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Canada still determining how to best help Turkey, Syria after earthquake: Trudeau

Canada is still determining how to best help those affected by the devastating earthquake in Turkey and Syria, Prime Minister Justin Trudeau said Wednesday.

Canada is still determining how to best help those affected by the devastating earthquake in Turkey and Syria, Prime Minister Justin Trudeau said Wednesday.

Turkey and Syria were rocked Monday by the massive quake, setting off international aid efforts that now include a $10-million commitment from the Canadian government and search and rescue teams being flown in from the United States.

Trudeau said Canada is considering how it can provide support in the best way.

“From the very beginning we’ve been talking with our diplomatic staff, our counterparts over there, working with the international community on getting as much help as needed the right way,” Trudeau said.

“We are there to help, we’re just looking at how to best do it.”

Ottawa will also match funds donated to Red Cross relief efforts up to $10-million, he announced.

Defence Minister Anita Anand said late Tuesday that the federal government has not ruled out sending a Disaster Assistance Response Team, or DART, to help with the recovery effort.

“All options are being considered. And from a defence perspective, we certainly are looking to (DART) as an option,” she said. “But I will say that there are a number of possible routes here, and we just want to make sure that what we do provide is useful.”

The earthquake that razed thousands of buildings in Turkey and Syria became one of the deadliest quakes worldwide in more than a decade Wednesday as the death toll surpassed 11,000 and kept rising.

Trudeau said many Canadians have origins or family members in Turkey, “particularly all the Syrian refugees who have come to Canada over the past years to build a life who must be so worried about loved ones and families back home.”

In Vancouver, donations for those affected by the earthquake poured into a warehouse on Tuesday, but a volunteer organizer said the countries could most benefit from professional search and rescue teams.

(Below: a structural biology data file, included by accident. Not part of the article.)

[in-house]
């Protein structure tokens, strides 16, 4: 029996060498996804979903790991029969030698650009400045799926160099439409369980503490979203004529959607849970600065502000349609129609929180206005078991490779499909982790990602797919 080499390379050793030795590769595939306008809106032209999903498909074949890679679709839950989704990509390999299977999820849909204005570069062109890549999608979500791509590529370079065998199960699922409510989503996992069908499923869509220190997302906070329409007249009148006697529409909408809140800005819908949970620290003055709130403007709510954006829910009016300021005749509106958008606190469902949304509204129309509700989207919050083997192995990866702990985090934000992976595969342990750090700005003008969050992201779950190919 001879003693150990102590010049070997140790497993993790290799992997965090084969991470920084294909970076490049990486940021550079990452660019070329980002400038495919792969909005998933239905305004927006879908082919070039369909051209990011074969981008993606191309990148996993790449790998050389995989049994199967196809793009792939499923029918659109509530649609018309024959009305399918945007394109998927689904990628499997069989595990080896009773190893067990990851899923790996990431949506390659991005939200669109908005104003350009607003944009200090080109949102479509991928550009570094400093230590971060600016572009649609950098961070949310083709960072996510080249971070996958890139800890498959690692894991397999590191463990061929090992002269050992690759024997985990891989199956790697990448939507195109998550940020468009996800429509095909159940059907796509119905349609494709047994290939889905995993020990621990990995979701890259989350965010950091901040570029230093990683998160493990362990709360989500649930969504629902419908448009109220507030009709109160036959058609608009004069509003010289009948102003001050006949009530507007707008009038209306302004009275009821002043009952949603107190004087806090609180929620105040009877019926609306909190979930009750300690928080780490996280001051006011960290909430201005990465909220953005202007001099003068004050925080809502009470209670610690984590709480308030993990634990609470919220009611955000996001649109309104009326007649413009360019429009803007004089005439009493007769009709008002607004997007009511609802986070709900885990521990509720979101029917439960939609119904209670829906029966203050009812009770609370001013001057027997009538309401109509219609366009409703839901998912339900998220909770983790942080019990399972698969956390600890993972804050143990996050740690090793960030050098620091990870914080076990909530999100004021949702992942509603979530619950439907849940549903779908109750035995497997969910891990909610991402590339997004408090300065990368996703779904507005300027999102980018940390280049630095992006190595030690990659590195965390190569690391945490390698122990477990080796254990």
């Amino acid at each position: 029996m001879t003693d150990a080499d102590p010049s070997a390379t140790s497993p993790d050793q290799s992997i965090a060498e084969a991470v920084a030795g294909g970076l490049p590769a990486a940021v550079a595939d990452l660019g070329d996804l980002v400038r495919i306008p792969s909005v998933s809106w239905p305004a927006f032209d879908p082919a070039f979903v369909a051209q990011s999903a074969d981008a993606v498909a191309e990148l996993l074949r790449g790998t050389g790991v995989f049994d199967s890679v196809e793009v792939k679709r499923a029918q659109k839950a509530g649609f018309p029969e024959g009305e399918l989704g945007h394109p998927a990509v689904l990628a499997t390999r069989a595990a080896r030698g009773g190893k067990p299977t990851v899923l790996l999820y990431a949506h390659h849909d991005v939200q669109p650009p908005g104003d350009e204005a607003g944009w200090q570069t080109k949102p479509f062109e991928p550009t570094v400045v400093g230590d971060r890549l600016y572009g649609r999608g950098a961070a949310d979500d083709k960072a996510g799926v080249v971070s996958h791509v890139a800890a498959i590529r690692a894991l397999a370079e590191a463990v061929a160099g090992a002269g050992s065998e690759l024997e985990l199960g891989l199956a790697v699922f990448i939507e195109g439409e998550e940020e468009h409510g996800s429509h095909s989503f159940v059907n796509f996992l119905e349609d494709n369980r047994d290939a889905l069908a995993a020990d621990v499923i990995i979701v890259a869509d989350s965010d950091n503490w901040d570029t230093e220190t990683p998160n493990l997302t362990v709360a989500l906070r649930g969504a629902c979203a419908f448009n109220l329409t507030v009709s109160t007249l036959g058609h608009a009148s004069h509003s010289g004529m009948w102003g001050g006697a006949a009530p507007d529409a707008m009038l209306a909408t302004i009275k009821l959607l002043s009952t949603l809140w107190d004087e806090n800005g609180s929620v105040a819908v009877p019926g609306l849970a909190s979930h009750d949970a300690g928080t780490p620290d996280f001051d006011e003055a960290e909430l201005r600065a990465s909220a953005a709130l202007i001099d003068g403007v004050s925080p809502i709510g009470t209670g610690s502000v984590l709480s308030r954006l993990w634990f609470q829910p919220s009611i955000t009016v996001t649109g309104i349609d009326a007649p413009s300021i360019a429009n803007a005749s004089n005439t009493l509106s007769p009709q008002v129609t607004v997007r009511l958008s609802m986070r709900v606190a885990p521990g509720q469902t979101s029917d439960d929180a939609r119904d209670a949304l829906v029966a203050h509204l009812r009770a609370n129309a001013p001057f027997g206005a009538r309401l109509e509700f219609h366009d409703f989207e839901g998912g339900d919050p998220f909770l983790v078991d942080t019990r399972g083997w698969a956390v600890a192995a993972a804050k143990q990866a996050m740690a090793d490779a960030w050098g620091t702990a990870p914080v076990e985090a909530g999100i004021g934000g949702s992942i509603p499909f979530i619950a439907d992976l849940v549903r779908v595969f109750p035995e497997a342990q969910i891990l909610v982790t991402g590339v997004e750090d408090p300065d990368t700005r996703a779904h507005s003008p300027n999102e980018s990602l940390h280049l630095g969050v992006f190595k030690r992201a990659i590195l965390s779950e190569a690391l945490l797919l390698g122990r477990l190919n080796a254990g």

“The next 72 hours is crucial,” said Cansoy Gurocak, who was one of dozens of volunteers dealing with donations of food, clothing, tents, sleeping bags, diapers and other goods in a fundraising event that was quickly co-ordinated by the Canadian Turkish Educational and Cultural Foundation.

The donated goods were to be sent via a direct Turkish Airlines flight from Vancouver to Istanbul scheduled every two days.

Gurocak, who’s been in Canada for 13 years, said he first heard the news in a call from his mother in Turkey just after the quake.

“She told me this is one of the strongest ones that she has ever experienced in her life,” he said. “I called my uncle. He said that his house is destroyed. I called my aunt, same situation.”

Gurocak said he was grateful to hear the Canadian government has committed to providing $10 million for relief efforts, but professional search and rescue personnel on the ground would make a more immediate impact.

Search teams from more than two dozen countries have joined tens of thousands of local emergency personnel on the ground in Syria and Turkey.

But the scale of destruction from the earthquake and its powerful aftershocks was so immense and spread over such a wide area, including places isolated by Syria’s ongoing civil war, that many people were still awaiting help.

Experts said the survival window for those trapped under the rubble of collapsed buildings or otherwise unable to access water, food, protection from the elements or medical attention was closing rapidly. At the same time, they said it was too soon to abandon hope for more rescues.

Gurocak said that after search and rescue efforts, the next crucial step is building shelter for those displaced by the quake, then distributing donations of food and clothing.

To rebuild in the most hard-hit areas like the towns of Islahiye and Pazarcik, Gurocak said, “it will take years, not days, not weeks, not months.”

But rescue efforts in smaller villages are all the more difficult with road infrastructure damaged or destroyed in the quake, while cold weather makes life more miserable for survivors, Gurocak said.

“Time is our enemy at the moment,” he said.

Gurocak said his thoughts remain with his friends and relatives back in Turkey.

“If they have nowhere to go or if they have family members under the collapsed building, they have to stay because they have hope that they can survive and rescue the people,” he said.